In 2017, Napolitano announced he would oppose the Glenstar development in the midst of an intense debate over plans to build a 75-unit apartment complex at 5150 N. Northwest Highway in Jefferson Park, which is in the neighboring 45th Ward. All of the units in that complex will be earmarked for low- and moderate-income Chicagoans.
Napolitano, who was the only alderperson to vote against the Jefferson Park development in violation of aldermanic prerogative, said that project was also too dense and too tall. Opponents, including Napolitano and Sposato, said it would change the fabric of the Jefferson Park community, which supporters condemned as racist.
“This has always been about density,” Sposato told the Plan Commission during the debate over the Glenstar development. “Let’s not break out the race card.”
The Jefferson Park complex could welcome its first residents as soon as this month — with 400 people on a waiting list, officials said.
That proves there is a need for more affordable housing on the Far Northwest Side, Novara said.
Aldermanic prerogative fight
Despite the endorsement of the Plan Commission, the fate of the Glenstar development is uncertain.
A majority of the Chicago City Council has refused to allow Lightfoot to significantly scale back their veto power over ward-specific issues. In June, the City Council brushed back Lightfoot’s attempt to give the commissioner of the Department of Business Affairs and Consumer Protection the authority to approve sign permits for businesses over the objection of an alderperson.
In addition, Lightfoot has failed to make good on promises to propose changes to the city’s zoning code, where the heart of aldermanic power lies — and she has no clear path to convincing alderpeople to scale back their power.
The development’s chances of approval are likely slim unless the mayor backs it with full-throated and public support as an issue of economic justice and racial fairness.
In her first public comments on the brewing battle, Lightfoot promised to stay “in dialogue” with Napolitano while praising the development.
“We have an affordable housing crisis in this city,” Lightfoot said at an unrelated news conference on Aug. 27, one day after the Plan Commission vote. “We’ve got to look for lots of different ways to fulfill our need and obligation to shrink the level of deficit we have in affordable housing.”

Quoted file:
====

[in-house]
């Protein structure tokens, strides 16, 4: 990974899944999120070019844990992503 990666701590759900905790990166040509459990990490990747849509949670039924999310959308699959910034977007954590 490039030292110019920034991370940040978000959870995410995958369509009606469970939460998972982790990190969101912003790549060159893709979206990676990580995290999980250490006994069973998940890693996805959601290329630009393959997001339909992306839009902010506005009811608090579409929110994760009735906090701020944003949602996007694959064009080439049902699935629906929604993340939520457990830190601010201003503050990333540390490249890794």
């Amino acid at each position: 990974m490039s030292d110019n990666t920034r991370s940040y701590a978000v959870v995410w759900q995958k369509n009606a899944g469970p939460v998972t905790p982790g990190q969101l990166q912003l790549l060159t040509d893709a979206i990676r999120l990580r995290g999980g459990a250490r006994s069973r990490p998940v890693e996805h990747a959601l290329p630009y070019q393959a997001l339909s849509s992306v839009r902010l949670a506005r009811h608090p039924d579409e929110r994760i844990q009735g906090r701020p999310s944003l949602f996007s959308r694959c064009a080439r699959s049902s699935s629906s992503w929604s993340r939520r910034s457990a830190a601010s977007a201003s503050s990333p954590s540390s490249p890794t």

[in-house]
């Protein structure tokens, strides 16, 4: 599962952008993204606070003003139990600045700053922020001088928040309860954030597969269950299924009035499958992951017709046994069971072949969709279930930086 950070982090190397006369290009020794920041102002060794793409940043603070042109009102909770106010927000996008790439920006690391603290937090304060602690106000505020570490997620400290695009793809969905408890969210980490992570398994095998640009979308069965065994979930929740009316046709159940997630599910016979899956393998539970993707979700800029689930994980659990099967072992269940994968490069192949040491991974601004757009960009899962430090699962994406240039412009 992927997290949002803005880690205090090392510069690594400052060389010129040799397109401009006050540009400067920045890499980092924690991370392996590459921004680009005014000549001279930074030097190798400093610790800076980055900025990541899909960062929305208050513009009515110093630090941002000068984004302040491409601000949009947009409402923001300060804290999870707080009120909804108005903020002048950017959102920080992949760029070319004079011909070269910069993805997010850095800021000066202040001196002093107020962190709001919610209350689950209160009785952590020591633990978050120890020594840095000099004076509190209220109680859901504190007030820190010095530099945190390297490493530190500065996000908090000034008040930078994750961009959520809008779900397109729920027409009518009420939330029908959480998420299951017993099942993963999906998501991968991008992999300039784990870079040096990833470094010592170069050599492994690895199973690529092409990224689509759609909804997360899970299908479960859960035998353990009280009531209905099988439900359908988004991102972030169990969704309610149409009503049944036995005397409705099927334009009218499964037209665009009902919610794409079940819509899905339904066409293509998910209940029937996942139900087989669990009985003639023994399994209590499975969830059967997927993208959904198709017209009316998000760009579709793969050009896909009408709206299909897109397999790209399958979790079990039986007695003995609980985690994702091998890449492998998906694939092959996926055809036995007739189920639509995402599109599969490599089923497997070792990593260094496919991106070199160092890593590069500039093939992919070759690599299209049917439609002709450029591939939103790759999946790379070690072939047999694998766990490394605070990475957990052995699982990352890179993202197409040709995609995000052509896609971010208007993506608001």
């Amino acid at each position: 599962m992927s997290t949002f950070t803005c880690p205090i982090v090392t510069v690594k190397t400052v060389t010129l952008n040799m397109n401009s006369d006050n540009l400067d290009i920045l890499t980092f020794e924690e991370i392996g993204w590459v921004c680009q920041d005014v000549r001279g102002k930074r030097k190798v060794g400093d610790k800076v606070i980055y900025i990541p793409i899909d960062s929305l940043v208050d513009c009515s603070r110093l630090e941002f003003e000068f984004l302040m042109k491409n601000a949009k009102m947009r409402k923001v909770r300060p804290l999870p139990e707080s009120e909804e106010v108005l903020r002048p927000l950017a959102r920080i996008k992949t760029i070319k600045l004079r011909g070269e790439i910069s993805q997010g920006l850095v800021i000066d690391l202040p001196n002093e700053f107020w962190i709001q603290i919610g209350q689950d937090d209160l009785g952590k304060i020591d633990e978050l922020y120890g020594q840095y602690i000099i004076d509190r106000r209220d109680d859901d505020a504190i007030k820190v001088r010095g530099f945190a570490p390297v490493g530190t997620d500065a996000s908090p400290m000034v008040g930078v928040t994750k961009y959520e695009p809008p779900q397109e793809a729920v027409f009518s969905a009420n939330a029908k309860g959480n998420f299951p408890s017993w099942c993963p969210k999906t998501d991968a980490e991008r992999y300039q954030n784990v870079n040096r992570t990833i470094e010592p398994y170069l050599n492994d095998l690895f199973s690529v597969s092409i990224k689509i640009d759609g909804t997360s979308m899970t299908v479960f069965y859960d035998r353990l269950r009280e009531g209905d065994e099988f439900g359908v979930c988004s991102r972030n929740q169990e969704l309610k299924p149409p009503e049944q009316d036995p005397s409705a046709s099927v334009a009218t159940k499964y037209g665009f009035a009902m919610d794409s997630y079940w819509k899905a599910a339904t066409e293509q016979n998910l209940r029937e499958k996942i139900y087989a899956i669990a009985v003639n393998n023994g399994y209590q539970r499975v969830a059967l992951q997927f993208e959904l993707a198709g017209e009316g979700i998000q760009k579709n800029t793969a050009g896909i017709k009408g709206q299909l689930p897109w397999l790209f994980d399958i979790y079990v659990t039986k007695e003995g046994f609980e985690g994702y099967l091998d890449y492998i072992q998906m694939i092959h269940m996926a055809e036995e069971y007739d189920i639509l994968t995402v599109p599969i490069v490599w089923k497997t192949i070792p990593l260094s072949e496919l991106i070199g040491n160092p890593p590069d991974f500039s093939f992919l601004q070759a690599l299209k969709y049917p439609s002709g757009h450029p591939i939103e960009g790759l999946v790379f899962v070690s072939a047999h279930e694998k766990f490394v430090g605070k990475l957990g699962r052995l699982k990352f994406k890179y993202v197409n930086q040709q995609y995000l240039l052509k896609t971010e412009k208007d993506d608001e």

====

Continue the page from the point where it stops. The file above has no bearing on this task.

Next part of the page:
“Everything that I know about this project is that it is a good solid project,” Lightfoot added. “We think this is a solid plan.”
The earliest the City Council’s Zoning Committee could consider the plan would be October.
Even then, the debate over the development could be pushed to the back burner by negotiations over the city’s 2022 budget. Lightfoot also could be reluctant to antagonize Napolitano and his allies — or other supporters of aldermanic prerogative on the City Council — at a time when her spending plan for the next fiscal year will need every vote it can get.
Lightfoot’s 2021 spending plan was approved with just two votes to spare.
A self-described independent, Napolitano is the only member of the Chicago City Council who is not a member of the Democratic Party.
Although he endorsed Lightfoot in the 2019 mayoral runoff, Napolitano, a former police officer and firefighter, routinely appears on Fox News to criticize the mayor and her approach to public safety.
Tale of two projects
While the brewing battle over the Glenstar development won’t boil over until October at the earliest, the City Council’s Zoning Committee is set to advance another major development on the Far Northwest Side.
Plans call for the vacant Six Corners Sears to be transformed into six stories featuring 207 apartments as well as approximately 50,000 square feet of shops and stores.
With the support of Ald. Jim Gardiner (45th Ward) — who blasted his predecessor, former Ald. John Arena, during the 2019 campaign for supporting the 75-unit affordable housing complex in Jefferson Park — that development will only set aside six units for low- and moderate-income Chicagoans, the minimum required by city rules now in effect.
The developer will have to build another 15 units elsewhere, or pay a fee into the city’s Low Income Housing Trust Fund to fulfill that requirement, according to city rules.
If the new rules were already in effect, 20 units would have to be built as part of the development, with a requirement for another 21 units built elsewhere or equivalent fees paid to the city, according to city rules.
“This is the first of many parcels to be developed,” Cox said of the area around Irving Park Road as well as Milwaukee and Cicero avenues. “Once this happens, we can push for further integration of affordable housing.”
Gardiner held up approval of another development at Six Corners originally backed by Arena for approximately one year because he said it did not have more than the minimum amount of affordable housing required by the city.
“This development is vital for the Six Corners housing and retail for the community,” Gardiner told the Plan Commission. “Is it perfect? No, but it is progress we so desperately need.”